In any case, May won't lose a confidence vote unless she really upsets the DUP.
    Lucky for her Northern Ireland doesn’t feature heavily in the Brexit deal.
  • rottenboroughrottenborough Posts: 14,077

    rkrkrk said:

    I still think it is more likely the ERG brings down Mrs May/The Government than the likes of Soubry and Clarke.

    If she lost a vote on the customs union thing - would she have to go?
    And would a new leader have to call a GE?
    Yes and no.

    The FTPA complicates things.

    The government would have to lose an explicit vote of no confidence and Corbyn would have 14 days to try and form a government.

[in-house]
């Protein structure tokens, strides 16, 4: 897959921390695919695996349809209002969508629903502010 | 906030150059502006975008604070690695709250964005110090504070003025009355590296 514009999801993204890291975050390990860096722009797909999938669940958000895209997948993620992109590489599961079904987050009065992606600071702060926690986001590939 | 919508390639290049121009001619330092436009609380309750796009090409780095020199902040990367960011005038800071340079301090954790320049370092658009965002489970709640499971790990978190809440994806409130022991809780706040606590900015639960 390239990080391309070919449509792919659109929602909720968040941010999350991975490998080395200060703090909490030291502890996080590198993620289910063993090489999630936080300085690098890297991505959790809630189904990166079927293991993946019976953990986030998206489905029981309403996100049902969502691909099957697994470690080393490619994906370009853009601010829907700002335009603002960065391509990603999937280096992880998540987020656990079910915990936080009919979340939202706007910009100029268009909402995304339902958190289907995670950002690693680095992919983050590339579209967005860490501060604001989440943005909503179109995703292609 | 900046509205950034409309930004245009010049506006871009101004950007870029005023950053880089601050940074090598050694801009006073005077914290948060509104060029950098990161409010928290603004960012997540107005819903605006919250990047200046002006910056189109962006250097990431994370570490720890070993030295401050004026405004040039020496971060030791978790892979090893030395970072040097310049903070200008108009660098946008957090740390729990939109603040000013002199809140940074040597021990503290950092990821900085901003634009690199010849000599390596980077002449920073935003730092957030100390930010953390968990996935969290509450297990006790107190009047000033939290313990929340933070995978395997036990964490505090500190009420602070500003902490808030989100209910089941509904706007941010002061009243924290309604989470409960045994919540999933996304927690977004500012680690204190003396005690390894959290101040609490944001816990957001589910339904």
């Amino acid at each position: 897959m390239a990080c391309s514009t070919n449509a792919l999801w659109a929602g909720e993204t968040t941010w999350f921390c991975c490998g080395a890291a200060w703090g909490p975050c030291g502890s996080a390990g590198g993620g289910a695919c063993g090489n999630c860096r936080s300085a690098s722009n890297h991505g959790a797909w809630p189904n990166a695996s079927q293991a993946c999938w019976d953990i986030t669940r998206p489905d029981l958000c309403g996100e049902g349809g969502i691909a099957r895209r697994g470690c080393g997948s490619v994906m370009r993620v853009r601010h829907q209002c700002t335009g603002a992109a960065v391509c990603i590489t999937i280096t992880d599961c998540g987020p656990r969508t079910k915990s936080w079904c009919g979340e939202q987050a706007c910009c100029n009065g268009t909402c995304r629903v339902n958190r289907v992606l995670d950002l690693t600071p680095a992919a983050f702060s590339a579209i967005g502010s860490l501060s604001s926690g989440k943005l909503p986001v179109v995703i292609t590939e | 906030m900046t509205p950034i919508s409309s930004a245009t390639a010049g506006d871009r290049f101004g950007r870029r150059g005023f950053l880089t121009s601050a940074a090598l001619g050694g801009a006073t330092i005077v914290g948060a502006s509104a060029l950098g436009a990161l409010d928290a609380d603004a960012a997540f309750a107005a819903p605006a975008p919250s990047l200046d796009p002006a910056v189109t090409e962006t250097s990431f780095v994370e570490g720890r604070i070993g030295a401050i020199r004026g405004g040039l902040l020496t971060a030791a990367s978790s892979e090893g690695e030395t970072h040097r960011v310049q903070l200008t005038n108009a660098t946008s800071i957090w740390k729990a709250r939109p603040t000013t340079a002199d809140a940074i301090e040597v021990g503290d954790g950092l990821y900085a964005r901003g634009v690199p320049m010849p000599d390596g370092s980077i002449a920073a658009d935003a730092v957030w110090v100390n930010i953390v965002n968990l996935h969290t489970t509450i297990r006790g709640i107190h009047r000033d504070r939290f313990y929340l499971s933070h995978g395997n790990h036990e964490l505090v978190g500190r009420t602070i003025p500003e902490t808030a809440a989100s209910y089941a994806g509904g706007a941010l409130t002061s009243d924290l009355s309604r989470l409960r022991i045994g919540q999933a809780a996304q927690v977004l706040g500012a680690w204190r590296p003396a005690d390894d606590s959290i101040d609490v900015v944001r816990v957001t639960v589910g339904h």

I don't see anything in the FTPA that means Corbyn would get a chance to form a government.

    Before the FTPA the PM did not automatically resign following loss of a confidence vote. The PM usually called an election and remained as PM until after the election (see, for example, Callaghan in 1979). They only resigned if they lost the election. Nothing in the FTPA changes that. There is no requirement for the PM to resign after losing a confidence vote. So my view is that, if May loses a confidence vote, she has 14 days to turn it around. If she cannot do so there is an election. Corbyn only gets a chance to form a government if he wins that election.
    From James Strong's recent paper, 'Confidence and Caretakers: Some Less-Obvious Implications of the Fixed-Term Parliaments Act':

    "a Prime Minister defeated on a no-confidence motion might refuse to resign, arguing that s/he cannot recommend a successor. This could be done even if an alternative candidate was in fact capable of winning a confidence vote."
  • david_herdsondavid_herdson Posts: 13,669